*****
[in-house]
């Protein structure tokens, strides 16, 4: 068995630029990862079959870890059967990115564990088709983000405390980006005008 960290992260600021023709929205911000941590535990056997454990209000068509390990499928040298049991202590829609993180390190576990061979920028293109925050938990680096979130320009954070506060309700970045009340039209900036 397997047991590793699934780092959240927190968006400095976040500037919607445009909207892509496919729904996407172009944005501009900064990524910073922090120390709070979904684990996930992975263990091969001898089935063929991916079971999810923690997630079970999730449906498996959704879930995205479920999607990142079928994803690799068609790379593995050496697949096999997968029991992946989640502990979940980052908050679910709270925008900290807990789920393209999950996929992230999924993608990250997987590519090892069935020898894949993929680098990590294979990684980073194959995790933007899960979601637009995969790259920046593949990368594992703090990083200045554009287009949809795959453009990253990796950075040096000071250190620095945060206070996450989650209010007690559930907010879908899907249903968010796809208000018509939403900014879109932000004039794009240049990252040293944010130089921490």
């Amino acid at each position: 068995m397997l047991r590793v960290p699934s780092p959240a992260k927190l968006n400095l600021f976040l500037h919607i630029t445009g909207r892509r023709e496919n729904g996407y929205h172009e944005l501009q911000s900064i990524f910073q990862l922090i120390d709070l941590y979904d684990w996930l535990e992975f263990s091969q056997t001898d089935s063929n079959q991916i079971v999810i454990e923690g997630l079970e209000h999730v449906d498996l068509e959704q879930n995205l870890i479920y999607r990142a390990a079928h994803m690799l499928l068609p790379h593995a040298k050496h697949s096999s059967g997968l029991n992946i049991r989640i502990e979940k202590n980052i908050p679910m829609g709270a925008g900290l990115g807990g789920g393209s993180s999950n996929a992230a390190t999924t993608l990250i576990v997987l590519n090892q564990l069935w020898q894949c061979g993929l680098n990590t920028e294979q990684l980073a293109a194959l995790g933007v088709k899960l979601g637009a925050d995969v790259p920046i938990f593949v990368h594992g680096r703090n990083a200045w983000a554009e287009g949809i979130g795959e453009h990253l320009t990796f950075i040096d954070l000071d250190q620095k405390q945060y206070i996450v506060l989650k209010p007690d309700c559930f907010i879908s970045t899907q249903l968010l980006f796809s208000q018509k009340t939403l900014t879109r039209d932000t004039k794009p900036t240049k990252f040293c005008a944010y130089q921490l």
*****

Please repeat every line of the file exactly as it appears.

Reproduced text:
[in-house]
């Protein structure tokens, strides 16, 4: 068995630029990862079959870890059967990115564990088709983000405390980006005008 960290992260600021023709929205911000941590535990056997454990209000068509390990499928040298049991202590829609993180390190576990061979920028293109925050938990680096979130320009954070506060309700970045009340039209900036 397997047991590793699934780092959240927190968006400095976040500037919607445009909207892509496919729904996407172009944005501009900064990524910073922090120390709070979904684990996930992975263990091969001898089935063929991916079971999810923690997630079970999730449906498996959704879930995205479920999607990142079928994803690799068609790379593995050496697949096999997968029991992946989640502990979940980052908050679910709270925008900290807990789920393209999950996929992230999924993608990250997987590519090892069935020898894949993929680098990590294979990684980073194959995790933007899960979601637009995969790259920046593949990368594992703090990083200045554009287009949809795959453009990253990796950075040096000071250190620095945060206070996450989650209010007690559930907010879908899907249903968010796809208000018509939403900014879109932000004039794009240049990252040293944010130089921490």
């Amino acid at each position: 068995m397997l047991r590793v960290p699934s780092p959240a992260k927190l968006n400095l600021f976040l500037h919607i630029t445009g909207r892509r023709e496919n729904g996407y929205h172009e944005l501009q911000s900064i990524f910073q990862l922090i120390d709070l941590y979904d684990w996930l535990e992975f263990s091969q056997t001898d089935s063929n079959q991916i079971v999810i454990e923690g997630l079970e209000h999730v449906d498996l068509e959704q879930n995205l870890i479920y999607r990142a390990a079928h994803m690799l499928l068609p790379h593995a040298k050496h697949s096999s059967g997968l029991n992946i049991r989640i502990e979940k202590n980052i908050p679910m829609g709270a925008g900290l990115g807990g789920g393209s993180s999950n996929a992230a390190t999924t993608l990250i576990v997987l590519n090892q564990l069935w020898q894949c061979g993929l680098n990590t920028e294979q990684l980073a293109a194959l995790g933007v088709k899960l979601g637009a925050d995969v790259p920046i938990f593949v990368h594992g680096r703090n990083a200045w983000a554009e287009g949809i979130g795959e453009h990253l320009t990796f950075i040096d954070l000071d250190q620095k405390q945060y206070i996450v506060l989650k209010p007690d309700c559930f907010i879908s970045t899907q249903l968010l980006f796809s208000q018509k009340t939403l900014t879109r039209d932000t004039k794009p900036t240049k990252f040293c005008a944010y130089q921490l």